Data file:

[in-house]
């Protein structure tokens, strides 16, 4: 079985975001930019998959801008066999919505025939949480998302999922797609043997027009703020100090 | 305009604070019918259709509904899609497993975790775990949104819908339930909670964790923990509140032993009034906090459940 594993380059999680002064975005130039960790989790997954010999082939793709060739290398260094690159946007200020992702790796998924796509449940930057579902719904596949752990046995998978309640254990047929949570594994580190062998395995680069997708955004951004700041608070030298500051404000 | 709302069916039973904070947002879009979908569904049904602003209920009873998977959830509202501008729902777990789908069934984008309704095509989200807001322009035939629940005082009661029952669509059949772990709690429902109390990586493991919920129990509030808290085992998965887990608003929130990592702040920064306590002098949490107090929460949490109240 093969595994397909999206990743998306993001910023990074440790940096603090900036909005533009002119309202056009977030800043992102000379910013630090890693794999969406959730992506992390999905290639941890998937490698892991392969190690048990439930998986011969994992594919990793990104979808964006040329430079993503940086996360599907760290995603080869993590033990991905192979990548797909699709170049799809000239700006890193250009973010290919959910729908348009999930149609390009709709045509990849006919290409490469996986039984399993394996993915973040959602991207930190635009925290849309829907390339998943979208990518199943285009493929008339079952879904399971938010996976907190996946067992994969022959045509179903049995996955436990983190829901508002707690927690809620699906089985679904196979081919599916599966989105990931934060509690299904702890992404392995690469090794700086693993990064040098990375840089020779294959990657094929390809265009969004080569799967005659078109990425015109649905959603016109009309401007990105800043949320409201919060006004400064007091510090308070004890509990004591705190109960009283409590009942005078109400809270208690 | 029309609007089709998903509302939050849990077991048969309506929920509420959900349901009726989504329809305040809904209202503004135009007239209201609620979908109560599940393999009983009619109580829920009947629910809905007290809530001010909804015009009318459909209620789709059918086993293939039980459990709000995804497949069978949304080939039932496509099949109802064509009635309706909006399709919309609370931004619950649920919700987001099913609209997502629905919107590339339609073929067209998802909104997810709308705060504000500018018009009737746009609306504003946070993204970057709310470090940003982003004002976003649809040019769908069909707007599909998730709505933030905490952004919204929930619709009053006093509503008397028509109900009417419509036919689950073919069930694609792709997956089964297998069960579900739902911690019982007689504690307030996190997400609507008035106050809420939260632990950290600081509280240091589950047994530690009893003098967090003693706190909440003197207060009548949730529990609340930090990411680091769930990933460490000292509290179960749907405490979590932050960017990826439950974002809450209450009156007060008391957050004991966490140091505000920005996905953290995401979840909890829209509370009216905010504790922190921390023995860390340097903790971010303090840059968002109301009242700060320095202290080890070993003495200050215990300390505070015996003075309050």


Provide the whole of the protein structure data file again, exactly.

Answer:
[in-house]
């Protein structure tokens, strides 16, 4: 079985975001930019998959801008066999919505025939949480998302999922797609043997027009703020100090 | 305009604070019918259709509904899609497993975790775990949104819908339930909670964790923990509140032993009034906090459940 594993380059999680002064975005130039960790989790997954010999082939793709060739290398260094690159946007200020992702790796998924796509449940930057579902719904596949752990046995998978309640254990047929949570594994580190062998395995680069997708955004951004700041608070030298500051404000 | 709302069916039973904070947002879009979908569904049904602003209920009873998977959830509202501008729902777990789908069934984008309704095509989200807001322009035939629940005082009661029952669509059949772990709690429902109390990586493991919920129990509030808290085992998965887990608003929130990592702040920064306590002098949490107090929460949490109240 093969595994397909999206990743998306993001910023990074440790940096603090900036909005533009002119309202056009977030800043992102000379910013630090890693794999969406959730992506992390999905290639941890998937490698892991392969190690048990439930998986011969994992594919990793990104979808964006040329430079993503940086996360599907760290995603080869993590033990991905192979990548797909699709170049799809000239700006890193250009973010290919959910729908348009999930149609390009709709045509990849006919290409490469996986039984399993394996993915973040959602991207930190635009925290849309829907390339998943979208990518199943285009493929008339079952879904399971938010996976907190996946067992994969022959045509179903049995996955436990983190829901508002707690927690809620699906089985679904196979081919599916599966989105990931934060509690299904702890992404392995690469090794700086693993990064040098990375840089020779294959990657094929390809265009969004080569799967005659078109990425015109649905959603016109009309401007990105800043949320409201919060006004400064007091510090308070004890509990004591705190109960009283409590009942005078109400809270208690 | 029309609007089709998903509302939050849990077991048969309506929920509420959900349901009726989504329809305040809904209202503004135009007239209201609620979908109560599940393999009983009619109580829920009947629910809905007290809530001010909804015009009318459909209620789709059918086993293939039980459990709000995804497949069978949304080939039932496509099949109802064509009635309706909006399709919309609370931004619950649920919700987001099913609209997502629905919107590339339609073929067209998802909104997810709308705060504000500018018009009737746009609306504003946070993204970057709310470090940003982003004002976003649809040019769908069909707007599909998730709505933030905490952004919204929930619709009053006093509503008397028509109900009417419509036919689950073919069930694609792709997956089964297998069960579900739902911690019982007689504690307030996190997400609507008035106050809420939260632990950290600081509280240091589950047994530690009893003098967090003693706190909440003197207060009548949730529990609340930090990411680091769930990933460490000292509290179960749907405490979590932050960017990826439950974002809450209450009156007060008391957050004991966490140091505000920005996905953290995401979840909890829209509370009216905010504790922190921390023995860390340097903790971010303090840059968002109301009242700060320095202290080890070993003495200050215990300390505070015996003075309050």